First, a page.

Diabetes among the working-age population is one of the leading causes of blindness.

Diabetic neuropathy: High blood sugar inhibits circulation, affects the nerves in the hands and feet and contributes to loss of sensation or irregular symptoms such as burning, tingling and pain.

Because diabetes can also reduce the body’s healing ability, minor cuts which injuries can lead to more permanent damage, especially as a person may not notice them immediately.

Diabetic nephropathy, or kidney diabetic disease: blood glucose development of the kidneys. Too much glucose can overwork them, and can eventually cause kidney failure, which can progress to dialysis requirement.

Cardiovascular disease: Diabetes can lead to an array of complications that affect heart and artery function, including heart attack, stroke, and peripheral vascular disease.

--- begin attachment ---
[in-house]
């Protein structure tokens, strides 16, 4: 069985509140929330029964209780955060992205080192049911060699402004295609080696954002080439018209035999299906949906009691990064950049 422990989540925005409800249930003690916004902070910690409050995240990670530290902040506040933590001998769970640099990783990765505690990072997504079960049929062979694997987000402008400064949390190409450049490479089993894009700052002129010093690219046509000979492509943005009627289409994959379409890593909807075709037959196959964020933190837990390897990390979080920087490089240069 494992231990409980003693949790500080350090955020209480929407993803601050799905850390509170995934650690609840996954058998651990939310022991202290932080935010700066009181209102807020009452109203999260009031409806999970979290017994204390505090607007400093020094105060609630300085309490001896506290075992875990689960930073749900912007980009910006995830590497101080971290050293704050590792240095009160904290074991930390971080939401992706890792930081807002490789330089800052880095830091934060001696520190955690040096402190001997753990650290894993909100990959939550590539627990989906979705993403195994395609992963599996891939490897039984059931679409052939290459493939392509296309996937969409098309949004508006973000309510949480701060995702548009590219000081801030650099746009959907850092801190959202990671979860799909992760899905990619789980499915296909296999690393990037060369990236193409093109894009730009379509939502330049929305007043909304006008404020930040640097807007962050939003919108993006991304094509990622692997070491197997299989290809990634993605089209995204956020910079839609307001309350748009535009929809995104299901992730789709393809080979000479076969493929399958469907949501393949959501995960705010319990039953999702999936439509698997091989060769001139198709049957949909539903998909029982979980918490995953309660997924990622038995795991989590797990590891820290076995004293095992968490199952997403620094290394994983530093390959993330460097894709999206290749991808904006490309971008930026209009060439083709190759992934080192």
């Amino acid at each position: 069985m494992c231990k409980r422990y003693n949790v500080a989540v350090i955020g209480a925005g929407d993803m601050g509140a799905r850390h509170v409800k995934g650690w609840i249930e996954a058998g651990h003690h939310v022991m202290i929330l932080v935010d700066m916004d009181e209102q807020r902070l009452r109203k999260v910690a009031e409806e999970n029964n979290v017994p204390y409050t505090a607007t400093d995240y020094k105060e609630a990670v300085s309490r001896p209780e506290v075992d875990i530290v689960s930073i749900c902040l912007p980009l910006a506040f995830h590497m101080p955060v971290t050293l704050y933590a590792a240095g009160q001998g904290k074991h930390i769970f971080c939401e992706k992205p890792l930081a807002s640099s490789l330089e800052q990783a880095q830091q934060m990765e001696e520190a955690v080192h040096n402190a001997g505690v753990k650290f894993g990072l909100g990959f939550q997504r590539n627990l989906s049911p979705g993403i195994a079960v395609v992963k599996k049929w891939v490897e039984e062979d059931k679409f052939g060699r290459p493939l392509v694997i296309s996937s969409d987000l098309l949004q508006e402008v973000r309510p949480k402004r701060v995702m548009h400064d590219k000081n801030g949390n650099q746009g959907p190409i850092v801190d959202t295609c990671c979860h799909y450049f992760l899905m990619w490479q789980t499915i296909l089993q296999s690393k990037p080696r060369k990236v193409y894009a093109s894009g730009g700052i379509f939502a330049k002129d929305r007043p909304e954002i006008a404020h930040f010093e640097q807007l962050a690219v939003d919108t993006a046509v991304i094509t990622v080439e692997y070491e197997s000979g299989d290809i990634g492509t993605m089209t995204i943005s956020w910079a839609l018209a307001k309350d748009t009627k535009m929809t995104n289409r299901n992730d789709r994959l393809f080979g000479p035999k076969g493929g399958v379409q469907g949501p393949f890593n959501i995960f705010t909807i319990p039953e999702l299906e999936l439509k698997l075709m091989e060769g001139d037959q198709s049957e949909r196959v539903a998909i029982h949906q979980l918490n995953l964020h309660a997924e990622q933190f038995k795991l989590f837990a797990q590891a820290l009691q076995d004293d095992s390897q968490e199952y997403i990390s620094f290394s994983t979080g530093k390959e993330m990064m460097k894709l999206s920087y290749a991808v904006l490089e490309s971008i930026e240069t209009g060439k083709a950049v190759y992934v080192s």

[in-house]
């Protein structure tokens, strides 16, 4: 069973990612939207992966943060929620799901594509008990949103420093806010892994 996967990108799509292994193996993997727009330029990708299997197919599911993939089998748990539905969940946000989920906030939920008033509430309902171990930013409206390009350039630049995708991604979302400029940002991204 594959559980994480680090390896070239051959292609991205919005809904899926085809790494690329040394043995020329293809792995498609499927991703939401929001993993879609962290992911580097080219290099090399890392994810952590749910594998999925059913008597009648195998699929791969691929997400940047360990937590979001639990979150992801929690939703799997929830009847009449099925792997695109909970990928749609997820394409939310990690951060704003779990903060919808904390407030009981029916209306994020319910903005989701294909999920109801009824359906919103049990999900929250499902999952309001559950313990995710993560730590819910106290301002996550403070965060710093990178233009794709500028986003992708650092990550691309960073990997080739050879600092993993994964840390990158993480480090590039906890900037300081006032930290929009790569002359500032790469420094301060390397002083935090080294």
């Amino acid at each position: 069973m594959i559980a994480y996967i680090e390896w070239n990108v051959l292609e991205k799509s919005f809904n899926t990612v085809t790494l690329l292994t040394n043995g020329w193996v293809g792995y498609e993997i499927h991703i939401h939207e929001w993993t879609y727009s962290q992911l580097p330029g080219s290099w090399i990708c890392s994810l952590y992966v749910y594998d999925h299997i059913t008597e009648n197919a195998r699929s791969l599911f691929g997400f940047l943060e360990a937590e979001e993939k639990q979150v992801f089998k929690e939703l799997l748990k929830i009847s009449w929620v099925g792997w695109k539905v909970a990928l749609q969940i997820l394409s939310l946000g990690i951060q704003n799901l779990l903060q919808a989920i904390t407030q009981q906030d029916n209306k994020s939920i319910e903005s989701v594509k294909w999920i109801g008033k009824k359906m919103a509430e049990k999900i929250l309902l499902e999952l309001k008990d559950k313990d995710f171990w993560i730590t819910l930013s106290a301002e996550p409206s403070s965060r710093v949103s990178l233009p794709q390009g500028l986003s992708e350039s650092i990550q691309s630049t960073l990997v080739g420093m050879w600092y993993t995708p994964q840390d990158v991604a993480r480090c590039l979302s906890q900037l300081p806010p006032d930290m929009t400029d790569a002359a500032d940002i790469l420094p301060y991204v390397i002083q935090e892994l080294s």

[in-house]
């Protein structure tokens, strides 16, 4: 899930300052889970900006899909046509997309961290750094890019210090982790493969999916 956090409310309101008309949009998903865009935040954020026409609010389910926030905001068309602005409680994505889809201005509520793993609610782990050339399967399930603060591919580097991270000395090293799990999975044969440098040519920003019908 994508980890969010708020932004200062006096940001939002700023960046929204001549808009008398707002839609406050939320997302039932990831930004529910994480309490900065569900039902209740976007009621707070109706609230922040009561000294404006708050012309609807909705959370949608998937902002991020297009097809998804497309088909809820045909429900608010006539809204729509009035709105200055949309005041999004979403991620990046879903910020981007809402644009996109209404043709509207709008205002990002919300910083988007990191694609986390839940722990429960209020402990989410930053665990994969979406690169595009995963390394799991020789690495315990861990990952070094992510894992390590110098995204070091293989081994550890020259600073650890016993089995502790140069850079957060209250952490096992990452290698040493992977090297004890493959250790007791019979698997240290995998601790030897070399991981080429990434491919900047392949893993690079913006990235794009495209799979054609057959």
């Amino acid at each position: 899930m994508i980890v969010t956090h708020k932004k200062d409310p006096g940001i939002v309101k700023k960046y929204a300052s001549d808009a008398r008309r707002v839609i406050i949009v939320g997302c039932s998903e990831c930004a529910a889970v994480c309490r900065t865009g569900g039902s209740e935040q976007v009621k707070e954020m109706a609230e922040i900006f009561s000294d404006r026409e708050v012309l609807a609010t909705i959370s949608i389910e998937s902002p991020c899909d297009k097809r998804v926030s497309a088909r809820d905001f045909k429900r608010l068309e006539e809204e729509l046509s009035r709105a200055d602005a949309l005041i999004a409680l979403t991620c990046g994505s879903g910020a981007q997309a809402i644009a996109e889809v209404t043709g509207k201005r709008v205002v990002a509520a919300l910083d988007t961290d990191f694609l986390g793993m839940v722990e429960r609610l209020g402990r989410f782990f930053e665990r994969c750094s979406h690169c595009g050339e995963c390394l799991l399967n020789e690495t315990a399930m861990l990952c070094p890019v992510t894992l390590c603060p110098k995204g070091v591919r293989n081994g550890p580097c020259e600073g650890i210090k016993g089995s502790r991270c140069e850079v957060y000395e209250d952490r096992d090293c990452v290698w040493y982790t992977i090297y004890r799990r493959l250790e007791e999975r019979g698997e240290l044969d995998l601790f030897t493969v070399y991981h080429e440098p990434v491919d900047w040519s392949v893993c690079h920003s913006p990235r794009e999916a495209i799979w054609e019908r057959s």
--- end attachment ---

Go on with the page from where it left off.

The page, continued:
As a result of poor circulation, diabetes can also increase the risk of amputations.

Gum disease: Type 1 diabetes can increase the risk of gum disease and tooth loss, which means a person with this type should be very careful about maintaining dental health.

Depression: Depression has strong ties to diabetes.

Diabetic ketoacidosis (DKA) is an acute diabetes complication that occurs when a person fails to meet an insulin requirement, and the body is under extreme stress.

Diabetic ketoacidosis results in extremely high blood sugars. The body experiences a metabolic change, and starts to break down fat instead of sugar, producing ketones as a waste product.